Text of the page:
We hadn’t been at Mildenhall long before we went on operations. We did circuits and bumps, cross-countries, night cross-countries, loaded climbs, beacon [deleted] calls [/deleted] crawls and bulls-eyes. We went through the gambit of what we would do operationally.

Our first two trips were mine-laying operations – which was standard procedure. I was nervous right from the word go; I was never terribly brave, I’m afraid. Our first mine-laying operation was to the Frisian Islands, that was uneventful, and we did our second mine-laying operation to the Gironde River and that was also uneventful. Then we did our first trip to Mannheim.

At our very first Main Briefing I felt quite over-awed by it all. It was all very new to me and my in-experience was highlighted when I heard, “Engineers, Window one a minute on reaching enemy coast, two a minute 40 miles from target.”

This was complete Double-Dutch to me so I whispered, “What’s Window?” “I’ll show you outside.”

I was duly shown a strip of window with the explanation that, “It buggers up the enemy r.a.d.a.r.” (On reaching the enemy coast I duly dispatched a strip of window as shown. Later I discovered the whole bundle of about 500 strips should have gone).

Having reached the halfway point it became apparent to me that we would have to feather the starboard outer engine because it had high temperature and low oil pressure. My advice was to jettison our bomb-load and make an early return to base. I’d only finished training a few weeks before and it was very clear in my mind that we had lost oil in that engine. The obvious thing to do was feather the engine and return to base.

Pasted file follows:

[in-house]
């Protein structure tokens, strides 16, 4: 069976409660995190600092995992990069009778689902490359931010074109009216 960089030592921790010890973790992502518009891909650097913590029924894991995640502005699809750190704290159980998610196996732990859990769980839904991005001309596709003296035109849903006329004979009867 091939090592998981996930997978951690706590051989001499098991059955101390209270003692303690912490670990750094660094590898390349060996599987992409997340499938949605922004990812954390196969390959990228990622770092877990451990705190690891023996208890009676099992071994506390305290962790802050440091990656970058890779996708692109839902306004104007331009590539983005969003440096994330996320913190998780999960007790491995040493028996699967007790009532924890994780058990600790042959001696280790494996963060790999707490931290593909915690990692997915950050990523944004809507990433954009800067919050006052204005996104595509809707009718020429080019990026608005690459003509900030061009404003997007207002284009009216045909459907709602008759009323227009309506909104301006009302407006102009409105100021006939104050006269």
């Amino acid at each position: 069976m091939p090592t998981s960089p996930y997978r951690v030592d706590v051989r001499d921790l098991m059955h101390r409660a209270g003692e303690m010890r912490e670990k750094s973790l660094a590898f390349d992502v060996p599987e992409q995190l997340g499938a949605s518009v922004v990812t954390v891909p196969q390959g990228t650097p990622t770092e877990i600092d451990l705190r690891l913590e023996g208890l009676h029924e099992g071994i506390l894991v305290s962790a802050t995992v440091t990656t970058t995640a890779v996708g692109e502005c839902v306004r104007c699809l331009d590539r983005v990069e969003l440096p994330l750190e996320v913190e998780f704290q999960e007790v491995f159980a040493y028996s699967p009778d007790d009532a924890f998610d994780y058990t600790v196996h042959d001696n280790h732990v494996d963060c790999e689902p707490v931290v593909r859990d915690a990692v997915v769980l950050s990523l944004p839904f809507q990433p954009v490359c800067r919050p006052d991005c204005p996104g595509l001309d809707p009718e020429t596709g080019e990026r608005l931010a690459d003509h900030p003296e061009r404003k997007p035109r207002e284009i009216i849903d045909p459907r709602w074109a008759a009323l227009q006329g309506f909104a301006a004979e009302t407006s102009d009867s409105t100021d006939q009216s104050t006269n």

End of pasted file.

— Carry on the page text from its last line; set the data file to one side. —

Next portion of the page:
This led to quite a big argument in the aircraft would you believe? We were on our first main operation, I insisted we return and the pilot was petrified of being branded Lack of Moral Fibre. Obviously he didn’t know me and I didn’t know him. He wasn’t very happy with the flight engineer saying, “Let’s go back to base.”

He said, “We can’t go back, they’ll say we’re LMF”

Fortunately the bomb aimer, who was a little older than us, said, “Look, he’s not telling you your job, don’t tell him his.”

The pilot was not at all impressed, but bowed to common sense and we returned to

[Underlined] C.H. ‘Chick’ Chandler Flt Eng – XV & 622 Sqns [/underlined]

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base. Had we carried on we’d be down to 8,000 ft and 20 minutes late on target. We would most assuredly have been killed had we gone on.